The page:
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GREENLAND

Danish prime minister says sorry to Greenlanders forcibly moved to Denmark

Prime Minister Mette Frederiksen apologised in person Wednesday to six Greenlandic Inuits removed from their families and taken to Copenhagen more than 70 years ago as part of an experiment to create a Danish-speaking elite.

Danish prime minister Mette Frederiksen on March 9th 2022 says sorry to Greenlanders forcibly moved to Denmark.
Danish prime minister Mette Frederiksen on March 9th 2022 says sorry to Greenlanders forcibly moved to Denmark. Photo: Liselotte Sabroe/Ritzau Scanpix

“What you were subjected to was terrible. It was inhumane. It was unfair. And it was heartless”, Mette Frederiksen told the six at an emotional ceremony in the capital.

“We can take responsibility and do the only thing that is fair, in my eyes: to say sorry to you for what happened,” she said.

In the summer of 1951, 22 Inuit children between the ages of five and eight were sent to Denmark, which was Greenland’s colonial power at the time but has since gained autonomy.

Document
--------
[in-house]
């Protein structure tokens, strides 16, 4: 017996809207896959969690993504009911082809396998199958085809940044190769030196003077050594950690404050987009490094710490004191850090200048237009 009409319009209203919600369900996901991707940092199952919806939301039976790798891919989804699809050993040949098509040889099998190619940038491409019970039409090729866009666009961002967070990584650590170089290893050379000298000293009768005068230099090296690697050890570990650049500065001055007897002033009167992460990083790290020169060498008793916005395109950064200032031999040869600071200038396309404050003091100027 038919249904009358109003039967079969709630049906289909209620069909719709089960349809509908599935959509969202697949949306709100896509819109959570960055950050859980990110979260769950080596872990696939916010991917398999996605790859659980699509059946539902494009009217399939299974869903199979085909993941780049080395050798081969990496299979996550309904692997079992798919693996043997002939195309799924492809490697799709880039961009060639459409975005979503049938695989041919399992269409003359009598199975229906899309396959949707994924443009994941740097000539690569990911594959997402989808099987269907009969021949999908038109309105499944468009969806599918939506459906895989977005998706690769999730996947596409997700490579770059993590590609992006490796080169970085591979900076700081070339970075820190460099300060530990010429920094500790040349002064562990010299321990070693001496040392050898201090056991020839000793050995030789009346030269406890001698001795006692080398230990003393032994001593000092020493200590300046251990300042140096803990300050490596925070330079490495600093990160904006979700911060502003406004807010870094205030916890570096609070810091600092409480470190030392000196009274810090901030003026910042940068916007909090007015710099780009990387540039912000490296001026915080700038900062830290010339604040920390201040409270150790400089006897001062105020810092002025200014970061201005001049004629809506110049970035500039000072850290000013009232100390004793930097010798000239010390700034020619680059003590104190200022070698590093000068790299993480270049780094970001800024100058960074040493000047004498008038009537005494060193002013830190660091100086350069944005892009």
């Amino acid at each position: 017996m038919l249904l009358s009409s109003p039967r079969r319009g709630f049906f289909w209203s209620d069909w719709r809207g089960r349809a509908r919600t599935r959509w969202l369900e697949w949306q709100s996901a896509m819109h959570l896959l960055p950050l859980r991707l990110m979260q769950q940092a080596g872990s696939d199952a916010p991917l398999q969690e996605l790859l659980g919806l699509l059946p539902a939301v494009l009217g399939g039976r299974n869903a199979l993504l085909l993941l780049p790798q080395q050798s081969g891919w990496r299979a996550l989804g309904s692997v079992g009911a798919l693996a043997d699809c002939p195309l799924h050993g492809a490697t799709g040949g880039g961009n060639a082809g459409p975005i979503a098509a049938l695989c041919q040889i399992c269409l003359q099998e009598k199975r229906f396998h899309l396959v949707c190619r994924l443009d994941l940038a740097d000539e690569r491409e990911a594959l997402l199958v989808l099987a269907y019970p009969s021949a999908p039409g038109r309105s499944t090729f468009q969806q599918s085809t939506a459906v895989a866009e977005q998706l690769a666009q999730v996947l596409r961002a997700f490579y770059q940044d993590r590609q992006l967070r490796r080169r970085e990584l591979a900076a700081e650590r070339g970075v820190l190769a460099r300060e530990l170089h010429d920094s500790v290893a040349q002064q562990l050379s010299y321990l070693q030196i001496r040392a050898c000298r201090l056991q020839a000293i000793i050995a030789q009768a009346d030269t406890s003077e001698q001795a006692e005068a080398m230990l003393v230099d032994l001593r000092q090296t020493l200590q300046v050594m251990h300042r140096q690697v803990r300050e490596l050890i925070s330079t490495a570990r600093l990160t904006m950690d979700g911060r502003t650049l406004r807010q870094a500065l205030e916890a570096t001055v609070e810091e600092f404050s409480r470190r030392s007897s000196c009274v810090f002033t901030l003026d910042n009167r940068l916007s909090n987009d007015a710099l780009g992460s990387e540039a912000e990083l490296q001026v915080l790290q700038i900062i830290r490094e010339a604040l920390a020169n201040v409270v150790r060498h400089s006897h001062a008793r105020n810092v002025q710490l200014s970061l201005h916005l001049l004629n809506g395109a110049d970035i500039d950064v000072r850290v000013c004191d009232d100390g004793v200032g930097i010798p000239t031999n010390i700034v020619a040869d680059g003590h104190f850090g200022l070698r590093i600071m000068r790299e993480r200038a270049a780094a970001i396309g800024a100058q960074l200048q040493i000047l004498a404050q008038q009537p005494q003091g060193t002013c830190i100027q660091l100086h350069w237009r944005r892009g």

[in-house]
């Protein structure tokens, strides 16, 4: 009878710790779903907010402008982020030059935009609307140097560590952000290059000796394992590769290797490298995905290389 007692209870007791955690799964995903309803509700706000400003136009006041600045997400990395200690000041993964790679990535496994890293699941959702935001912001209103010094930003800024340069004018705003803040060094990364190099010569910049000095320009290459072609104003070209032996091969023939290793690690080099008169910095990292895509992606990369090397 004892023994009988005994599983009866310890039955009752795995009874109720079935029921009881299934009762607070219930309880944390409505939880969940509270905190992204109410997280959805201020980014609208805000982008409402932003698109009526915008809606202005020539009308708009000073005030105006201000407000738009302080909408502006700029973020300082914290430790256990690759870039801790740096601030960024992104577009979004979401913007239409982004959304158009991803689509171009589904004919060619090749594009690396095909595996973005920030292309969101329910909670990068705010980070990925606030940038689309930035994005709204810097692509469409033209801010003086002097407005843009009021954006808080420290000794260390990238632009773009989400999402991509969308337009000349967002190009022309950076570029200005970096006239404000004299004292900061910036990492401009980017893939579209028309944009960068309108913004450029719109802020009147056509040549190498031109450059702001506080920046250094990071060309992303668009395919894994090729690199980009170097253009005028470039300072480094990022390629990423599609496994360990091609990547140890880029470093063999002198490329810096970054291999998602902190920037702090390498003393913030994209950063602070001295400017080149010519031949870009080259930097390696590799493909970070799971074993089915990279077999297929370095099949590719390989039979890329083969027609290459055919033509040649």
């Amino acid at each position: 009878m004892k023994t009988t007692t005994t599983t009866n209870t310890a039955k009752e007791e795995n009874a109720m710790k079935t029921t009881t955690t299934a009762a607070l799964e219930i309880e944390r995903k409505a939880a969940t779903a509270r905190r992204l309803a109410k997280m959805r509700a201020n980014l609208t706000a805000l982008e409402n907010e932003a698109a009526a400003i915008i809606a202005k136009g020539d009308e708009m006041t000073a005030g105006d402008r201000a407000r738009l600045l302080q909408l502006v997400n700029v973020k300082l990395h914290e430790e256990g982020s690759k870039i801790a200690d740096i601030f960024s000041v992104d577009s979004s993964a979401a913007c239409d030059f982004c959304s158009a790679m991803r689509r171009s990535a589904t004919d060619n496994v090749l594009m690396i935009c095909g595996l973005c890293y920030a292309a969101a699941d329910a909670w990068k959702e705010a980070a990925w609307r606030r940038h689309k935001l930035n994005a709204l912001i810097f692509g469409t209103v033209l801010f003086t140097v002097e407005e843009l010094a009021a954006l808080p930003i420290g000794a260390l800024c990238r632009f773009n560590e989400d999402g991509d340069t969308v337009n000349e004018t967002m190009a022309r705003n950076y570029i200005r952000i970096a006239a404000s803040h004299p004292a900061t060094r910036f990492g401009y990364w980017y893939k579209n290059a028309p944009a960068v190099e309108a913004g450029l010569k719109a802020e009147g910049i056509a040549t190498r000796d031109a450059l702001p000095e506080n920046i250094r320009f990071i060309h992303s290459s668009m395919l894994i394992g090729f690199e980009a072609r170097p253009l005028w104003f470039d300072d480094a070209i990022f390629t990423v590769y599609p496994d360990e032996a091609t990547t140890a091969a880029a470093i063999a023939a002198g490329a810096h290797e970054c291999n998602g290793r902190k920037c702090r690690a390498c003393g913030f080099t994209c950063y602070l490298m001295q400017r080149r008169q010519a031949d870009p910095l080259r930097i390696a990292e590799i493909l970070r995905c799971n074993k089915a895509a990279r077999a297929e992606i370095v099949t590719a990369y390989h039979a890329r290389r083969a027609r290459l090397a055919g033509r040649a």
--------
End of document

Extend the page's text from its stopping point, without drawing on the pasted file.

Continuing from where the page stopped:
The parents had been promised their children would have a better life, learn Danish and return to Greenland one day as the future elite, in a deal between authorities in Copenhagen and Nuuk, the Greenland capital.

In Denmark, the children were not allowed to have any contact with their own families. After two years, 16 of the group were sent home to Greenland, but placed in an orphanage.

The others were adopted by Danish families. Several of the children never saw their real families again.

An inquiry into their fate concluded more than half were very negatively affected by the experiment.

Only six of the 22 are alive today.

“It was a big surprise for me when I realised that there were only six of them left, because they were not that old,” their lawyer Mads Pramming told AFP.

“They told me that the others had died of sorrow,” he added.